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Chapter 13

This webpage reproduces a Chapter of
The Secret History

of
Procopius

published in the Loeb Classical Library,
1935

The text is in the public domain.

This page has been carefully proofread
and I believe it to be free of errors.
If you find a mistake though,
please let me know!


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Chapter 15

Procopius
The Anecdota
or Secret History

Chapter XIV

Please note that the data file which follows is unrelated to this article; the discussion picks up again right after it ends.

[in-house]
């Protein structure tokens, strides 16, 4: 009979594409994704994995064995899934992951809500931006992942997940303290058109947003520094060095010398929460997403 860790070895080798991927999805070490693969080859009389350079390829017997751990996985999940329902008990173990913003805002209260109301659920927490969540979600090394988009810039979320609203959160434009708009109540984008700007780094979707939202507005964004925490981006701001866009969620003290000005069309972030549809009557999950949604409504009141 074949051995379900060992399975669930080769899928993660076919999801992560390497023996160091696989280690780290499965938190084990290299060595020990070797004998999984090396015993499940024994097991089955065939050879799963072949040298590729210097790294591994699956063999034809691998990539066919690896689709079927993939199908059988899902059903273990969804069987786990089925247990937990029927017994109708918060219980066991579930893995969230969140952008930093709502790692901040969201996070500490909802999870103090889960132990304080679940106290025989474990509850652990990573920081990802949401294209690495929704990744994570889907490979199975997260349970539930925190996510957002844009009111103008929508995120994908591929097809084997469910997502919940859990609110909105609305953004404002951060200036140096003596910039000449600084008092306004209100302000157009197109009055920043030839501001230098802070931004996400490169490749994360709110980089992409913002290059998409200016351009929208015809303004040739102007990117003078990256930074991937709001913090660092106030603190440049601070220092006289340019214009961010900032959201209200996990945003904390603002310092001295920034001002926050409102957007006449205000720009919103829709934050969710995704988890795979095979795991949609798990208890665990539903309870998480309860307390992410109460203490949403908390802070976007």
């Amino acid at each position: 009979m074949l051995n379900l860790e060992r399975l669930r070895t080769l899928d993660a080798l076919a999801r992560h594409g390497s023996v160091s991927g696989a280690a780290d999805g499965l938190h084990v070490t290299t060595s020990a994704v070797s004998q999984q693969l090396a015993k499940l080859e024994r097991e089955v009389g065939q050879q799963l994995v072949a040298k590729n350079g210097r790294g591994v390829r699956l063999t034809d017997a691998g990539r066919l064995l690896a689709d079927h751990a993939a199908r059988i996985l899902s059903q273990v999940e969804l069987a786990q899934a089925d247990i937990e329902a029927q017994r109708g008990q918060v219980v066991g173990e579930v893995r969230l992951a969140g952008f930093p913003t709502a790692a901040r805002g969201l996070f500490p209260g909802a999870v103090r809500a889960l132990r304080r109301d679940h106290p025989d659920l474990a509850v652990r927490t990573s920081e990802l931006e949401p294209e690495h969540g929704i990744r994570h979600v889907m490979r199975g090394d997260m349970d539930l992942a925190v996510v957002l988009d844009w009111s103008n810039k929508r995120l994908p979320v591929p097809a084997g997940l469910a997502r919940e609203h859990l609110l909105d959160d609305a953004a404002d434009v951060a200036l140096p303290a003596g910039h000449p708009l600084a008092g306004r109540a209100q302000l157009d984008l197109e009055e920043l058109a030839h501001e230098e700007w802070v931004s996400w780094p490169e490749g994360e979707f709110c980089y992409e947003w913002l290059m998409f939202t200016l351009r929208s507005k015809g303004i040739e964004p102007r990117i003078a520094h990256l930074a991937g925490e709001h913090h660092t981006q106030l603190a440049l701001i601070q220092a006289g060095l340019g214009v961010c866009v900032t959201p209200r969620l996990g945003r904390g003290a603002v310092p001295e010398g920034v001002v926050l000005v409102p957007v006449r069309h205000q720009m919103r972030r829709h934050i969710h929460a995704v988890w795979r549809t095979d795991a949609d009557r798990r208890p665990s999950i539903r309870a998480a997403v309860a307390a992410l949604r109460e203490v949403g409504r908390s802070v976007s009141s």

p167 For in the administration of affairs it was a time of the greatest confusion, and none of the customary procedures was maintained, as I shall shew by citing a few examples, while all the rest must be consigned to silence, so that my discourse might not be endless. 2 First of all, he neither himself possessed any quality appropriate to the imperial dignity nor cared to foster any such quality in others, but in speech and in dress and in thinking he played the barbarian. 3 And as to all the rescripts which he wished to have written from himself, he would not send them, as was the custom, to the man holding the office of Quaestor to promulgate, but instead would generally insist upon reading them out p169himself,1 although his speech was uncouth, as I have just stated, and that too while a great throng of bystanders . . .,2 so that those who were wronged thereby had no one against whom they could lay a charge.3 4 And the confidential secretaries,4 as they are called, were not assigned the function of writing the Emperor's confidential matters — the purpose for which these secretaries were appointed originally — he not only wrote practically everything himself, but also, whenever it became necessary to give instructions to the public arbitrators5 in the city, he would tell them in writing what course they must take as regards the judgment they were to render. 5 For he would not allow anyone within the Roman Empire to give decisions on independent judgment, but with an obstinate determination and with a sort of unreasoning frankness he himself arranged in advance the decisions to be given, accepting hearsay from one of the contestants, and thus straightway, without investigation, he upset cases which had been adjudged, not because he had been influenced by any law or consideration of justice, but manifestly because he was overcome by base greed. 6 For the Emperor felt no shame in accepting bribes, since his insatiable greed took away all shame from him.